If there was ever a war that had to happen it is our new military engagement against Libya. Khadafy had made enemies with so many governments as the enfant terrible of the Middle East that putting together a coalition to depose him was a piece of cake. No arm twisting or fake intelligence about weapons of mass destructions needed here. Even Al Qaida hated Khadafi.
Call it “shock and awe” light. I love it. The leadership is Arab, the French provide close air support, Egyptians the ground troops, and the Italians the pasta and the Tuscan wine (praise the Lord and pass the Antinori?). We just sit back out of harm’s way and use up our inventory of outdated tomahawk missiles, while testing out the new models. Think of it as no more than a training exercise for the US. And we do all of this under the mantle of a UN approval. For us it really is a push button war. It is more like a video game that hand to hand combat.
You knew that things were going to play out differently this time when the Arab League voted to support the Libyan rebels and asked for UN assistance. For the past 60 years, this impotent international organization has done nothing but issue periodic rants against Israel and Zionism. This is the first time they have ever done anything useful.
Look at the line up in the coalition, and every national leader found it expedient from a domestic political point of view to take on Libya. The UK, France, Italy, Saudi Arabia, the UAE, Egypt, Jordan, and the US. Everyone needs a weak enemy they can defeat and claim credit for. Keep in mind that Libya’s only ally in this fight is Zimbabwe, and it is providing only moral support.
Even President Obama, whose strong words and decisive action will no doubt boost his chances in the 2012 election. All of a sudden, protecting the Libyan people has become a top national priority. Who knew? Did I hear the word “oil”? The word in Israeli intelligence is that the move was made not to save lives, but oil production facilities. After all, if you want to know what’s happening in Libya, you have to call Tel Aviv.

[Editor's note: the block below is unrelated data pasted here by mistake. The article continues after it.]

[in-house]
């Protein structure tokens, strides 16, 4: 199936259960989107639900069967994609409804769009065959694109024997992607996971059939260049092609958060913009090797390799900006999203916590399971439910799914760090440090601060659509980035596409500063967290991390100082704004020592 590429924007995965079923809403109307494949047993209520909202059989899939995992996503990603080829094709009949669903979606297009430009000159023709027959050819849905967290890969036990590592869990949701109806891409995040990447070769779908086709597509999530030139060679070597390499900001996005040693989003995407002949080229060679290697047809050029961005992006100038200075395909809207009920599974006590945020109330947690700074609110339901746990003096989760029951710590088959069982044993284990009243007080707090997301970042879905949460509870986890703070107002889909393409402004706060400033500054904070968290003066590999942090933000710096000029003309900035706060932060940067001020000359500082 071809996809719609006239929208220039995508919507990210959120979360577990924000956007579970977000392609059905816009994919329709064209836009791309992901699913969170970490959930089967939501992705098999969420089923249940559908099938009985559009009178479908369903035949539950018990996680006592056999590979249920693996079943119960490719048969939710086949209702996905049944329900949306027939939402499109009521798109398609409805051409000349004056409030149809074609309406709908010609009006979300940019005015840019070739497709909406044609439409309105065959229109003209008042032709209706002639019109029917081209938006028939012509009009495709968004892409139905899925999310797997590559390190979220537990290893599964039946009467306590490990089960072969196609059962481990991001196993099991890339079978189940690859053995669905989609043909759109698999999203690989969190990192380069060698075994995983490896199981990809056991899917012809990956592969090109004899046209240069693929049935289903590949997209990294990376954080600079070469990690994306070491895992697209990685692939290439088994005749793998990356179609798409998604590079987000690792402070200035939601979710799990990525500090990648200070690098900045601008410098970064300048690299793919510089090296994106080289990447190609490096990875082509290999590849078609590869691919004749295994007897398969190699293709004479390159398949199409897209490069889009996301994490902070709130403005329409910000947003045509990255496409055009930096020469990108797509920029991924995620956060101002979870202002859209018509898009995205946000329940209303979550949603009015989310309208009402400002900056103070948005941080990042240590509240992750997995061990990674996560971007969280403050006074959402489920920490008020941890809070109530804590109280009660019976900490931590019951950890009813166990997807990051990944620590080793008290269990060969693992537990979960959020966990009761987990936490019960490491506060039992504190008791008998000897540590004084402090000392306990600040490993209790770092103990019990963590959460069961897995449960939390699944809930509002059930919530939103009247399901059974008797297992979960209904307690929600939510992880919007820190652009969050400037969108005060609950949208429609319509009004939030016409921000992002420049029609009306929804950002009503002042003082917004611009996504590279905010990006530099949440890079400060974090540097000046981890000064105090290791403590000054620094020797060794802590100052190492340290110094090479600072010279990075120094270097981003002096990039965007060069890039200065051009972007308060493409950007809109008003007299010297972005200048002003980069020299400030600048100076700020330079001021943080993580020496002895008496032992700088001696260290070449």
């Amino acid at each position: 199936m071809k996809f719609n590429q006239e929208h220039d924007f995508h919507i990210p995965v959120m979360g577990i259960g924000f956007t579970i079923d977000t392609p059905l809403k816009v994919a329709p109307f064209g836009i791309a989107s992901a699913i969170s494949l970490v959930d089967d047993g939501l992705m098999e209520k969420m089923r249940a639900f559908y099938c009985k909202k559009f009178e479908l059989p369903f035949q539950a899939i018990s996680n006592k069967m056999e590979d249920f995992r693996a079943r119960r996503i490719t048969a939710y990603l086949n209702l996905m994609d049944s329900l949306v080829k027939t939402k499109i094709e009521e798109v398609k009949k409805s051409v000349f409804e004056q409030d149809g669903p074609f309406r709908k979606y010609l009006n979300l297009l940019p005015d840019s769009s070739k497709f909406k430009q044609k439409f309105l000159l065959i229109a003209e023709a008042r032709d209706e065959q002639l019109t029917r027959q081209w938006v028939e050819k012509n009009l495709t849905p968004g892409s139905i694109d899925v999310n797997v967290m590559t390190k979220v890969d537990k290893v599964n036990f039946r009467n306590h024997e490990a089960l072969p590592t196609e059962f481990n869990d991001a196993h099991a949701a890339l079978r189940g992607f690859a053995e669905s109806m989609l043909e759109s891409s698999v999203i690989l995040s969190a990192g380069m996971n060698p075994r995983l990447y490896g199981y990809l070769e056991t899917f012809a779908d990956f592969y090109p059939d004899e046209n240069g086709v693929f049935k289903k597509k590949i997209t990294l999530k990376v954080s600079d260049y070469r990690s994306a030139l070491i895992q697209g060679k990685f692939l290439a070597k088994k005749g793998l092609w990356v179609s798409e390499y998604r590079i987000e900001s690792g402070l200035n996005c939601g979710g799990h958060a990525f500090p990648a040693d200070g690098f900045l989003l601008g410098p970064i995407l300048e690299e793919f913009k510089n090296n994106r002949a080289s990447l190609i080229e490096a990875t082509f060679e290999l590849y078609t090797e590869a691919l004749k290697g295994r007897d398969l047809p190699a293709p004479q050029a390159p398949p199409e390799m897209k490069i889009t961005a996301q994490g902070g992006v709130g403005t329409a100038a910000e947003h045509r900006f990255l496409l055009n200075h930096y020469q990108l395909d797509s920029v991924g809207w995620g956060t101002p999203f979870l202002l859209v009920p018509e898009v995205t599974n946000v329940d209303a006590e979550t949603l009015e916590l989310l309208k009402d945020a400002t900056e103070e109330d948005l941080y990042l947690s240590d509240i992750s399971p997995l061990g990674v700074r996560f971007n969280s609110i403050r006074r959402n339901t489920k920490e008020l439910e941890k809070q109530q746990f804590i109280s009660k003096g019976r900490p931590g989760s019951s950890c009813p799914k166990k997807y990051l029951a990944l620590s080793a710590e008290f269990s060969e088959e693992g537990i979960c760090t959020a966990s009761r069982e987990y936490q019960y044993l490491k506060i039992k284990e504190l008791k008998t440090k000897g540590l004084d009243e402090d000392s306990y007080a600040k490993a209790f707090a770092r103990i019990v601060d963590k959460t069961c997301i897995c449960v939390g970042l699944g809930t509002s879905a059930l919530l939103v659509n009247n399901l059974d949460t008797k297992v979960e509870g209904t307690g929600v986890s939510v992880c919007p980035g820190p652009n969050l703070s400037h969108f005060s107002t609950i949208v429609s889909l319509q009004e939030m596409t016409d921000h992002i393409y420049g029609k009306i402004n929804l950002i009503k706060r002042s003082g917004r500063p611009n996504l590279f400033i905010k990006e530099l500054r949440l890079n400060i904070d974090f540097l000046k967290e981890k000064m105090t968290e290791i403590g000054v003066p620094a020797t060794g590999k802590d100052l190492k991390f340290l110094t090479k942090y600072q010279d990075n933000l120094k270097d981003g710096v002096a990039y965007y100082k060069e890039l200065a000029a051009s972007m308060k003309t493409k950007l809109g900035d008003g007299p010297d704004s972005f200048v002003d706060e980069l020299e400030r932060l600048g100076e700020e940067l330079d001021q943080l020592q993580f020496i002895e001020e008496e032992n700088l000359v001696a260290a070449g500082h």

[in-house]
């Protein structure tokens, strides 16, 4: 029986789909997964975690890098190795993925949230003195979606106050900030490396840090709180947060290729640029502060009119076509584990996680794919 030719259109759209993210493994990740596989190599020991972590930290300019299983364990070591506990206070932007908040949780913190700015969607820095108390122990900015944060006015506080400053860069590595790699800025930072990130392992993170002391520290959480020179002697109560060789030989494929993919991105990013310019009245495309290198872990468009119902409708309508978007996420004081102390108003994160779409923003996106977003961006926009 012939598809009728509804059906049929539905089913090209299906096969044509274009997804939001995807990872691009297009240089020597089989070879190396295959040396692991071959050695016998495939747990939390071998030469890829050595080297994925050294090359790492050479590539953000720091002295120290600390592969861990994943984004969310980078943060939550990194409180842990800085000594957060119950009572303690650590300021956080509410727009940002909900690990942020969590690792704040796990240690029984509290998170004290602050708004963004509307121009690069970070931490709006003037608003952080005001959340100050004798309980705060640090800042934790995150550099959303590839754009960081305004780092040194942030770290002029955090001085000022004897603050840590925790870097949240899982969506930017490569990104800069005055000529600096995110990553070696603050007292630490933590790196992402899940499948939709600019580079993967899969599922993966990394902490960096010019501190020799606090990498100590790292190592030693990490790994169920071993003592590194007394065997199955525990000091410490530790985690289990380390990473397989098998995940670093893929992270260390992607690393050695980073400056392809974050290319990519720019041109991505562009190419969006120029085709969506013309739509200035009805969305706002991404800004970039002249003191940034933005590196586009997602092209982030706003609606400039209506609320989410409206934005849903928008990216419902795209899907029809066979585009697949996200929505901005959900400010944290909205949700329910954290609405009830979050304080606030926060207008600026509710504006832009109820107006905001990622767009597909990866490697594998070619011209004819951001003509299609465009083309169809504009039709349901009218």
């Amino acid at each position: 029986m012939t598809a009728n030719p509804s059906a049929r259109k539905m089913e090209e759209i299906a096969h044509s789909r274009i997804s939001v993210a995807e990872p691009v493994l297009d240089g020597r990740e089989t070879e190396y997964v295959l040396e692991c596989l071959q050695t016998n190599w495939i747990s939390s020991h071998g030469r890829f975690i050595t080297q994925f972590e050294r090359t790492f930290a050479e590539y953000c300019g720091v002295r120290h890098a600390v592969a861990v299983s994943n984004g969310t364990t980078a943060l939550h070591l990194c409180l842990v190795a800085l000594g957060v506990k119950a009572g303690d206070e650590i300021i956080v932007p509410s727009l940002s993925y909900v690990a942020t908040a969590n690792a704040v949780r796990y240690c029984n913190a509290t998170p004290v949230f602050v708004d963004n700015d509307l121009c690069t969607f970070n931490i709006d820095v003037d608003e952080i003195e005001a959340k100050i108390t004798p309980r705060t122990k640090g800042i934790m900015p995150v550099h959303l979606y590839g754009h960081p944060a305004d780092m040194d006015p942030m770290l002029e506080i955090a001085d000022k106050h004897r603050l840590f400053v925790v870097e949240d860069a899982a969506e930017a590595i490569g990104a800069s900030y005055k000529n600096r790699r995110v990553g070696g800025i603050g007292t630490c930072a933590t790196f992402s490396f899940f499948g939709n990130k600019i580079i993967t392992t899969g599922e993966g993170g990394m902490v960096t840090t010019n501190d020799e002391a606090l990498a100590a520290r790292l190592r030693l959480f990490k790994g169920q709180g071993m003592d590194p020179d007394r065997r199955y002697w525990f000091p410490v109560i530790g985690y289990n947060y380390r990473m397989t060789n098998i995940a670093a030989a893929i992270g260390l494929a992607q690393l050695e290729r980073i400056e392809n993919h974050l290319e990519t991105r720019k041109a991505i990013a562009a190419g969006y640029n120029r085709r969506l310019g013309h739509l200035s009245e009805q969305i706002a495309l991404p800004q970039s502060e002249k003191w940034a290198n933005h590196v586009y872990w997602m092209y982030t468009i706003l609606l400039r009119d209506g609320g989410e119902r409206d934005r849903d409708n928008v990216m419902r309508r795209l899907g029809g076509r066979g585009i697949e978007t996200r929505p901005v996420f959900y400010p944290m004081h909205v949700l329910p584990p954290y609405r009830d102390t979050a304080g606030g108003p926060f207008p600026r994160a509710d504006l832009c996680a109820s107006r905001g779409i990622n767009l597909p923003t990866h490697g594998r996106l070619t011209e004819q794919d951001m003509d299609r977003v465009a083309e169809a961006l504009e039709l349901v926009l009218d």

It is also important to note that yet another country has discovered that the weapons and the decades of training they paid the Russians hundreds of billions of dollars for are utterly useless. Targeting coordinates were programmed into cruise missiles while enemy bases were still under construction. The CIA has kept a satellite parked overhead for daily updates. All that was missing was the political will to pull the trigger. Khadafy’s supports can do little but fire their AK-47’s in the air in utter frustration.
If you gave the Joint Chiefs of Staff a map of the Middle East and asked them their favorite target, Libya would be at the top of the list, and Iraq and Afghanistan would be at the bottom. While Libya looks big on a map, it is really a thin strip of coast 20 miles deep and 1,000 miles long. Its military resources are concentrated if confined, easily targeted areas. Its army consists of only 10,000, many mercenaries earning $1,000 a day. Who said there weren’t well paid jobs around? The unemployed obviously aren’t trying hard enough.
I predict that they will dig Khadafy out of some wretched hole in a few months, put him on trial for war crimes and terrorism, and the world will say good riddance. Sorry, but that’s the Marine pilot in me coming out. That will leave the US with a pro-Western government in a major oil producing country whose massive offshore fields it was only just starting to develop.
The market reaction to our third Middle Eastern war in two decades was totally predictable. Traders hate uncertainty and love fact. This brings falling asset prices during the sabre rattling stage and soaring ones when the first shots are fired. If you don’t believe me look at the charts for stock market indices at the onset of the 1991 and 2002 Gulf wars.
It’s off to the races for oil again, as Libyan crude is now probably off the market for years to come. Macro Millionaire followers are thanking their lucky stars that, having sold oil at $107, they covered at $97. Here we are again at $106 for West Texas intermediate and $116 for Brent. It’s been that kind of year.